Here's how Israel can fight forest fires

KKL-JNF’s Climate Center is employing advanced technology to fight the climate crisis – and trees are a major part of the solution

 FOREST FIRES present a growing danger in Israel. (photo credit: KKL-JNF)
FOREST FIRES present a growing danger in Israel.
(photo credit: KKL-JNF)

The climate crisis has led to drastic weather changes in many parts of the world, causing natural disasters and widespread forest fires.

Keren Kayemeth LeIsrael-Jewish National Fund has been working on this issue for many years and is reducing greenhouse gas emissions, with an emphasis on preserving critical assets that nature has to offer – the forests and the plant world. 

“There are extreme climate changes taking place in the world,” says Lior Gottesman-Fischer, project manager of KKL-JNF’s Climate Center and coordinator of climate issues at KKL-JNF. “Since the beginning of the Industrial Revolution, the Earth’s temperature has risen by one degree, and if it rises another degree, life may change beyond repair. We are in the midst of an event that can be defined as the sixth extinction, only that, unlike in the past, this is due to human activity and the burning of fuels.” 

Gottesman- Fischer explains that the fuels we burn and release into the atmosphere come from buried trees and bones that underwent underground processes that took millions of years until they became fossil fuels, such as oil. The burning of those fuels releases the carbon that was trapped in those trees into the atmosphere.

“These gases are trapped in the Earth’s atmosphere,” she adds, “and as the coverage solidifies, they are trapped and can’t get out. To prevent a disaster, we need to stop the climate crisis and ensure that the amount of emissions equals the amount of absorption by 2050, which is where trees play an important role.”

Just as the burning of trees, whether for clearing forests or burning fuel, is a significant part of the problem, trees themselves are a major part of the solution to the climate crisis.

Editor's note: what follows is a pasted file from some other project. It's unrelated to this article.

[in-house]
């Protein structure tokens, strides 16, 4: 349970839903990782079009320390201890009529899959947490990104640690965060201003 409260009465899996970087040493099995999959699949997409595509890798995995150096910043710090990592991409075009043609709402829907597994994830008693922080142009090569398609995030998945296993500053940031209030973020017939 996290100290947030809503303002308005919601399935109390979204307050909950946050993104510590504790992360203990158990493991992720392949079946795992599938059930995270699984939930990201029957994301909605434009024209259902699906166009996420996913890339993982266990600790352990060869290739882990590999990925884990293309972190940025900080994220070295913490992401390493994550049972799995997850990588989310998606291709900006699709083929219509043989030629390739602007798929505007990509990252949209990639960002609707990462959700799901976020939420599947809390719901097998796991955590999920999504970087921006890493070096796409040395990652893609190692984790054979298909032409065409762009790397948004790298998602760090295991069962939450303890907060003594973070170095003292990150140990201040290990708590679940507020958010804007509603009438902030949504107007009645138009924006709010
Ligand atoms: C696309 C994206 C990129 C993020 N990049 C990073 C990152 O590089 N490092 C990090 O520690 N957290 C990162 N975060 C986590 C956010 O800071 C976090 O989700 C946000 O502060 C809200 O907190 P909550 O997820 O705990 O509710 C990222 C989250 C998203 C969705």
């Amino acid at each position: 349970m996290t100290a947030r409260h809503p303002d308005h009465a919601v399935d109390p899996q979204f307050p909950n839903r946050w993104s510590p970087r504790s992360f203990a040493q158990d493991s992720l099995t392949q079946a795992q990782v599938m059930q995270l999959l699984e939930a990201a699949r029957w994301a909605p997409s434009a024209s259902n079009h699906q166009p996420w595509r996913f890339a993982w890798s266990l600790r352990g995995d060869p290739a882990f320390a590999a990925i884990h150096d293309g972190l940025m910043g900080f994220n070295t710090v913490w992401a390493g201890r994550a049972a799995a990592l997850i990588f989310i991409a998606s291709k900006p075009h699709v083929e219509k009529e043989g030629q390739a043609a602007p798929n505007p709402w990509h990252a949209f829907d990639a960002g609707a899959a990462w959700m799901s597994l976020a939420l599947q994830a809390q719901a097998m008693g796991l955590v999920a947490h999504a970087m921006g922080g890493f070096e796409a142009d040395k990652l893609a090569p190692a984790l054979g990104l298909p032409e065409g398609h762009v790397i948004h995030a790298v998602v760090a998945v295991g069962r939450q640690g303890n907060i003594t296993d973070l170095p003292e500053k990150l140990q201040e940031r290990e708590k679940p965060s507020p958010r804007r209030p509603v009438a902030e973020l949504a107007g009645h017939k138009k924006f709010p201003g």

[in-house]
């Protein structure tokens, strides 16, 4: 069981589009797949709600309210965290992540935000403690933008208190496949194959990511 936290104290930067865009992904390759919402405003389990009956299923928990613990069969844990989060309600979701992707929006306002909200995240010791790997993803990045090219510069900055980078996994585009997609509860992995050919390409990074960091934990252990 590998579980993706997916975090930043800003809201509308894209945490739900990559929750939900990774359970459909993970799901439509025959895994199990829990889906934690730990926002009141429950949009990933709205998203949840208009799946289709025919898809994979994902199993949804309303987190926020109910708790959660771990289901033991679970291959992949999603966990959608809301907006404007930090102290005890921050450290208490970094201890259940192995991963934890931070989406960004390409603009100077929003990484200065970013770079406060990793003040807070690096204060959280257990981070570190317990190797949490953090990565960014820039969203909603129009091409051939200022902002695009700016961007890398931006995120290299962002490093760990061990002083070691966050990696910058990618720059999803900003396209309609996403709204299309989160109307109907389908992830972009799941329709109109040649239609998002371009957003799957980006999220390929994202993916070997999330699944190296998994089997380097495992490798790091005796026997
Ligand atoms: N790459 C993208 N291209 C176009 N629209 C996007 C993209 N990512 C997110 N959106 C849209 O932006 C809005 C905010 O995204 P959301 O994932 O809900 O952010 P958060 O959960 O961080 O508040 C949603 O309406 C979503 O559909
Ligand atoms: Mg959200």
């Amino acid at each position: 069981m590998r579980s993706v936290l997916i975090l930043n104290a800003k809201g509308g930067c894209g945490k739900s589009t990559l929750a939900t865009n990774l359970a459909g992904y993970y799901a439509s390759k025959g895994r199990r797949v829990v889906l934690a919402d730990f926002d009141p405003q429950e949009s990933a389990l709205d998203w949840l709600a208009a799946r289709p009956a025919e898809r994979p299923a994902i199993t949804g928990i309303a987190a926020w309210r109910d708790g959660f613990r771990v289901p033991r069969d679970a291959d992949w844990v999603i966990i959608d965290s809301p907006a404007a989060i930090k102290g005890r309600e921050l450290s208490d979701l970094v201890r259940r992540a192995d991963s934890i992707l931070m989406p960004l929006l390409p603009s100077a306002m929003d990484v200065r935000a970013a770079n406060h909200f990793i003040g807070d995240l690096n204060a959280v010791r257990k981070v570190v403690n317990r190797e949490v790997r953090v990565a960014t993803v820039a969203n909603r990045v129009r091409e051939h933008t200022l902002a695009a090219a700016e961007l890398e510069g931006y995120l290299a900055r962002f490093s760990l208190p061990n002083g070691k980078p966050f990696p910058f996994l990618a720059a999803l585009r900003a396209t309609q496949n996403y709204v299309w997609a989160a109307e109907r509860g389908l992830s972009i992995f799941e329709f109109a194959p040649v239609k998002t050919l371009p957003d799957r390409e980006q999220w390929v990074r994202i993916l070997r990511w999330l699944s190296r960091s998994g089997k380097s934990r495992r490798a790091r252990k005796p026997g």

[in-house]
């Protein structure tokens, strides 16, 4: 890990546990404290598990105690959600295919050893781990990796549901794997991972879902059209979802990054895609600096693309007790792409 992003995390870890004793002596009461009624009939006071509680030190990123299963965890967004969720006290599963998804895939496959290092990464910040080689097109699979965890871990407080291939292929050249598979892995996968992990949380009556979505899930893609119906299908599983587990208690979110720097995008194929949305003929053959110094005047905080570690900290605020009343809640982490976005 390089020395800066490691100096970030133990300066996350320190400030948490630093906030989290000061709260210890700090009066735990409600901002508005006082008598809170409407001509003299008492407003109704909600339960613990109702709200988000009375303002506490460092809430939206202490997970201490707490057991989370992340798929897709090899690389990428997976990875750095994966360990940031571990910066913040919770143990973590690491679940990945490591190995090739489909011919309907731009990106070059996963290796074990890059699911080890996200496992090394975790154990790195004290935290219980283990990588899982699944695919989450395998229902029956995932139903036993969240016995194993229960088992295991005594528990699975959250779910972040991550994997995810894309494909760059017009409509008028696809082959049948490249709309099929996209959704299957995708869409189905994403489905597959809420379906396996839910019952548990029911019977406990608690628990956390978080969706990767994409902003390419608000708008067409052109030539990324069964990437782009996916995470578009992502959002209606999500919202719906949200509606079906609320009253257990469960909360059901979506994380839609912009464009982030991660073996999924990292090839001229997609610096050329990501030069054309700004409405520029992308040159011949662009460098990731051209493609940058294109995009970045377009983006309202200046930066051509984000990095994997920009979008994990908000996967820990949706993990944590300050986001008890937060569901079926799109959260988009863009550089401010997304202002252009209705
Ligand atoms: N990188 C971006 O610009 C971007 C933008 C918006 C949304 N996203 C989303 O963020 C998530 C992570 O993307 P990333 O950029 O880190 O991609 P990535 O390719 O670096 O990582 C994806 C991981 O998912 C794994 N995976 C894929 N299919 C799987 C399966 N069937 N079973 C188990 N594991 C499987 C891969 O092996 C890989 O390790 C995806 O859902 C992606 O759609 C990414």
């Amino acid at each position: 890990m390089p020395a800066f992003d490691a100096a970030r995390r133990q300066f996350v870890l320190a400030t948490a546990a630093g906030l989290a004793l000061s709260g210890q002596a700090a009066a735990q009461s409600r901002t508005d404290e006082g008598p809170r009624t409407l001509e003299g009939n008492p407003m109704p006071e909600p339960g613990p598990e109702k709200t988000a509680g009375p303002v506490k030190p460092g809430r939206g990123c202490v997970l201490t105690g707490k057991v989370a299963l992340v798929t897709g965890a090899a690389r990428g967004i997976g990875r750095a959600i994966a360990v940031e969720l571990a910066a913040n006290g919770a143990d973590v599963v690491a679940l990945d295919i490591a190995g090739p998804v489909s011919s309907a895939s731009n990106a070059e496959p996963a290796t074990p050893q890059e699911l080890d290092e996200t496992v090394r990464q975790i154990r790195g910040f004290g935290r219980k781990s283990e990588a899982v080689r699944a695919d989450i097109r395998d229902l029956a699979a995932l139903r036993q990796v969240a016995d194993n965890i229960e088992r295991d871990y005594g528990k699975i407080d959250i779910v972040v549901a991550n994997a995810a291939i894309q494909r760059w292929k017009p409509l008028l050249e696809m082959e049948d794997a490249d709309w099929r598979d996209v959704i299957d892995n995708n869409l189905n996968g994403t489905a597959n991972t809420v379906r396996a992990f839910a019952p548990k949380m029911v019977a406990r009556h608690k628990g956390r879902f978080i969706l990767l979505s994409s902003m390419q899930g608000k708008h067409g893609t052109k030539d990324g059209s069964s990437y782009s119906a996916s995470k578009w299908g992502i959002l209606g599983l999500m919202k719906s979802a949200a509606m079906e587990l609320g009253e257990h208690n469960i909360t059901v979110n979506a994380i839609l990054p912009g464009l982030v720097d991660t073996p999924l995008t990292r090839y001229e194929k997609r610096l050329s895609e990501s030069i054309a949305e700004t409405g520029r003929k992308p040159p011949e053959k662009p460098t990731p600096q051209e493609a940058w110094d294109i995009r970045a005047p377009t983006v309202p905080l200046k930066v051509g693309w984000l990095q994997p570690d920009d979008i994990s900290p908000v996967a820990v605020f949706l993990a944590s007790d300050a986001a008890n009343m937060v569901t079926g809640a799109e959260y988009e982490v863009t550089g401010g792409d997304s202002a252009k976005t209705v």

“Companies that emit greenhouse gases today are supporting the planting of trees and carbon offsetting,” says Gottesman-Fischer. “In an extreme state of climate change, the entire system will get out of control, the polar glaciers will melt and expose more dark areas, which will make the temperature rise even more, sea levels will rise, and the currents will cool the Earth less. As a result of global warming, the forests, such as the Amazon rain forest, become drier and burn more easily. When they burn, more carbon is released into the atmosphere.” 

Gottesman-Fischer says there are two main ways to deal with the crisis. One is to limit emissions by switching to renewable energies, consuming less and increasing the absorption of what is emitted into the atmosphere (mitigation). The other is to prepare for what is to come (adaptation).

“The climate crisis is already here, and we feel it in the scorching summers,” she notes. “It means we must prepare for fires and extreme weather events like floods, wildfires and droughts. Israel is in the Middle East, which is a hot spot and is more sensitive to the climate crisis.”

Gottesman-Fischer reports that KKL-JNF has been operating for 120 years in the core areas of today’s climate crisis. In the past year, the organization decided to take matters a step further, and the Climate Center was established, headed by Gottesma-Fischer.